The stars aligned for 39-year-old animal-lover Penny Myers that day in 2010 when she walked through the doors of the Capital Area Humane Society as a volunteer.
Native to Grand Rapids, Lansing was quite the drive from home for Myers. But that hasn’t stopped her. Saving the lives of homeless animals was her main goal and, as the director of community relations, she’s gotten to live that out daily for the last decade.
“2020 has definitely been difficult and I can’t image anybody out there who says that it hasn’t been,” Myers said. “At the start, we actually closed down for about a month and a half. We were so blessed to have people come out of everywhere offering to foster during that time. We were able to get almost all of our animals out of the shelter like that.”
The Capital Area Humane Society, 7095 W. Grand River Ave. in Watertown Township on Lansing’s west side, can house up to 580 animals.
Myers said the society tries to roughly split it in half, housing 290 in its adoption area and another 290 in its intake area, where surrendered animals stay until they are medically up to par. That number doesn’t include about 100 animals that are out in foster homes in the community.
After a month and a half closure, the humane society ended up running virtual adoptions.
“We did everything over the phone and then they would come here to meet the pet,” Myers said.
Until the second week in June, this was the only time that the public was allowed inside the humane society’s doors.
When the eventual reopening came, it looked a lot different than normal. The humane society had installed Plexiglas shields between receptionists and customers, had cleaning protocols and employees and volunteers were following the mask mandate originally implemented by Gov. Gretchen Whitmer.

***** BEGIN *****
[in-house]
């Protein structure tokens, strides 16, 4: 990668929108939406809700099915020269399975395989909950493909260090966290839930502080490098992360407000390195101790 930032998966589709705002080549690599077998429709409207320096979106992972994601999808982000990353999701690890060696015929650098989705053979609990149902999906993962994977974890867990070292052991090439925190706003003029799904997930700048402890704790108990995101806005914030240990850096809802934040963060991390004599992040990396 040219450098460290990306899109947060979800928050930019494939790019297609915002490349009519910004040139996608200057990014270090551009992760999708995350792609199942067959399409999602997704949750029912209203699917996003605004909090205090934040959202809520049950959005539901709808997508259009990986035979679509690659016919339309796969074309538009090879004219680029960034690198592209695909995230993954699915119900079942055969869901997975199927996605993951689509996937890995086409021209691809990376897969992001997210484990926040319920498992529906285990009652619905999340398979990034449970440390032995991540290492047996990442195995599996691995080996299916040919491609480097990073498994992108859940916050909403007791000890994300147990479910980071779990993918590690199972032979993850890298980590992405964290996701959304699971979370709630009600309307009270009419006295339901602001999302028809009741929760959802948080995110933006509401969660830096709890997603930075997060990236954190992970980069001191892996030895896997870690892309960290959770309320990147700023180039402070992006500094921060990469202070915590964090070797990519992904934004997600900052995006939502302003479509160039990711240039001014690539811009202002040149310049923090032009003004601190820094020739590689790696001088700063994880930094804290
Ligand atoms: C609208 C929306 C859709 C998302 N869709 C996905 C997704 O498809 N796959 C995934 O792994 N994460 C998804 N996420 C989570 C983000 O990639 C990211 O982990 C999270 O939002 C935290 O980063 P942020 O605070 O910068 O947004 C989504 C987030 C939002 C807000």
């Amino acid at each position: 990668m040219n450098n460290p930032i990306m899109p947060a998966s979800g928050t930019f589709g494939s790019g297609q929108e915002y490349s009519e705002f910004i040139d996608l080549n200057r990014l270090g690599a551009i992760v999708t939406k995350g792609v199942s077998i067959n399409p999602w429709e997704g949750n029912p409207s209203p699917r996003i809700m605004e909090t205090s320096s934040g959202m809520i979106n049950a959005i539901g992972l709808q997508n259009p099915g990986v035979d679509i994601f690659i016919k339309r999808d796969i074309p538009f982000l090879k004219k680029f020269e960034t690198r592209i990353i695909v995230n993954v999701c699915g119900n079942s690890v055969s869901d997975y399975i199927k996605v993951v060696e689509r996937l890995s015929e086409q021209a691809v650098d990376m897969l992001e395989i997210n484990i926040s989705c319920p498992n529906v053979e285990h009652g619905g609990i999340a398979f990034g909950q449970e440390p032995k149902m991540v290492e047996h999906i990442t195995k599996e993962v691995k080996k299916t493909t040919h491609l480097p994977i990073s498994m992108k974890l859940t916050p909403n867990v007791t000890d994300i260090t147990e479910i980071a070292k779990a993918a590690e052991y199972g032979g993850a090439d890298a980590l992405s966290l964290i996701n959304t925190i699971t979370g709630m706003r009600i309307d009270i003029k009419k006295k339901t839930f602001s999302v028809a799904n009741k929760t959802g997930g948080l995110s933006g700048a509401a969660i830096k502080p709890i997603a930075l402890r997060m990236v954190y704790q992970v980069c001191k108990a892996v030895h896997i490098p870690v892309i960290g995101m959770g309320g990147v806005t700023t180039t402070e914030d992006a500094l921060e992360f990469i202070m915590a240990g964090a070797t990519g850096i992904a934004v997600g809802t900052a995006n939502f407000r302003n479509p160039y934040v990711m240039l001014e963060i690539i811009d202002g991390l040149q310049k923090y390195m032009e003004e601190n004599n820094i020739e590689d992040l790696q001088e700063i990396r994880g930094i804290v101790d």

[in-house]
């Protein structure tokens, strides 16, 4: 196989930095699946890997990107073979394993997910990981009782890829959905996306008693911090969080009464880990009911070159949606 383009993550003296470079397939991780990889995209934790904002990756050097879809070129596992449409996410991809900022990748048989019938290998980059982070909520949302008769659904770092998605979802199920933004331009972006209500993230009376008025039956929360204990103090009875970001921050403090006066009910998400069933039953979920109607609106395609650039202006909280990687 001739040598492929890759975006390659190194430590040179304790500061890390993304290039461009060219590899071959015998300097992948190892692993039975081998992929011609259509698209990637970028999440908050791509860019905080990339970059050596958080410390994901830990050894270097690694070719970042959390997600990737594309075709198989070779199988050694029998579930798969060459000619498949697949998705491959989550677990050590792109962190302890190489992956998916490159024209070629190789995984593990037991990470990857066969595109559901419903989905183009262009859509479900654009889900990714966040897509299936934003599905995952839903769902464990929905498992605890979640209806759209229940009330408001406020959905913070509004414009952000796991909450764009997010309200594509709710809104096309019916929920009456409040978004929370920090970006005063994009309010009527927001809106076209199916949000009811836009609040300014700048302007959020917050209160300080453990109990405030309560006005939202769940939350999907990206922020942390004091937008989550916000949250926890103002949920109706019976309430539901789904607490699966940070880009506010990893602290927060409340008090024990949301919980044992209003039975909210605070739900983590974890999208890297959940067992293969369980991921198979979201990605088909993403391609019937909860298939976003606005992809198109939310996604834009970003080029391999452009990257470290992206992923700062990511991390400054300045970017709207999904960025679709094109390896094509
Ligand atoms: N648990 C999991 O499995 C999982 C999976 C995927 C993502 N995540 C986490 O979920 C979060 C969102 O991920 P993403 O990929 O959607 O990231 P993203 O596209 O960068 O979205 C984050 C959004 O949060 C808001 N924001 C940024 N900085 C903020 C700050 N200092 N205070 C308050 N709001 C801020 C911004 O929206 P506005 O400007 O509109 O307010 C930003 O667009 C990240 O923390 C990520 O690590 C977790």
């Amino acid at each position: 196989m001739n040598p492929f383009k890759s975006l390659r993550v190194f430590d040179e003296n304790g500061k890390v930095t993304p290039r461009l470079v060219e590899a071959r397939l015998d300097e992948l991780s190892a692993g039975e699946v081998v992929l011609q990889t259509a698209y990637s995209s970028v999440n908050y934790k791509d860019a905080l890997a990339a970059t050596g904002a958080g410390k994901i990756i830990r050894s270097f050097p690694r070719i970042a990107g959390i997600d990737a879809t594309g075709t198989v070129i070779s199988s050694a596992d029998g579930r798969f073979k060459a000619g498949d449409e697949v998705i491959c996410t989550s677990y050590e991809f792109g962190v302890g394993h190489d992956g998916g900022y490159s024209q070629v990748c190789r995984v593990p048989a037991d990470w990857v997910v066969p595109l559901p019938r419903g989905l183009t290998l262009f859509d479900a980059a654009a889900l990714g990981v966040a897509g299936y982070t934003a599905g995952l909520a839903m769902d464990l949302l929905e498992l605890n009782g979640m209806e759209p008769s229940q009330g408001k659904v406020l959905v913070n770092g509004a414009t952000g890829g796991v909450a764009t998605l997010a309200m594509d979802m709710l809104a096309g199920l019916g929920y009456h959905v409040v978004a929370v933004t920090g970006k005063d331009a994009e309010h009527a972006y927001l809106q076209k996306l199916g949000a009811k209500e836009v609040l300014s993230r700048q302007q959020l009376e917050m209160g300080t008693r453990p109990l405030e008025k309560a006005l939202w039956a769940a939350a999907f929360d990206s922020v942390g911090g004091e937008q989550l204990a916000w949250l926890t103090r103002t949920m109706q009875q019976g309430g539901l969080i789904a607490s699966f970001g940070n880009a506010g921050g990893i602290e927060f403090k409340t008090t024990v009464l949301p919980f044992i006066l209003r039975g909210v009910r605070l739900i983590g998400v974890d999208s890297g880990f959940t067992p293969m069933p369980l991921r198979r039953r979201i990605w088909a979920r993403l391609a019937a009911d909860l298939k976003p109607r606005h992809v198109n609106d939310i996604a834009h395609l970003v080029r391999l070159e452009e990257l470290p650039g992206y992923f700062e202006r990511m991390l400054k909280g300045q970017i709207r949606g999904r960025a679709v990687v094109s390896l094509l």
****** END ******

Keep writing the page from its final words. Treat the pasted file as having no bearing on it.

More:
There was also a limit to the amount of staff and patrons allowed inside at one time – this caused the business to suspend their volunteer program, only utilizing 15 out of the normal 1,200 pairs of hands.
“Things are different, but we’re doing it and the amazing thing is that we have done so many adoptions. Last month, in Oct., we had the highest number of adoptions ever,” Myers said the tally came out to 490. “Typically we have about 280, so to do almost 500 is amazing. We’re so happy about it.”
Myers said she thinks this is because of the pandemic keeping everybody at home and in close quarters for school and work days. People have more time now to take care of an animal for a few weeks at a time.
To foster an animal from the humane society, individuals must first fill out an online form. This form runs through the basic questions, Myers said, from how many people are living in your home to what your experience with animals is and what you’re willing to do for them.
The humane society provides all materials for foster families.
“Say they have bottle baby kittens, we provide them with the formula, towels, blankets, food and litter,” Myers said. “Typically they have to bring them in a couple times to get re-vaccinated, or if they’re seeming under the weather for a check-up.”
To adopt an animal from the humane society, individuals can go to their website, where there are have several tabs that will walk adopters through the process and show them options.
However, Myers said the best way to adopt is to physically come to the humane society.
“We want you to come in the cattery and sit down and spend time with the cats. We want you to spend time with the adult dogs. We want to make the best match for our pet and for the adopter and hopefully, when you come to visit, you’ll fall in love,” Myers said.
Kittens are $125 and adult cats are $50 – all felines are “adopt one, get one.” Puppies are $300 and adult dogs are $175. All adoption fees include up-to-date vaccinations, testing for things like heartworm, spay or neuter surgery and a microchip.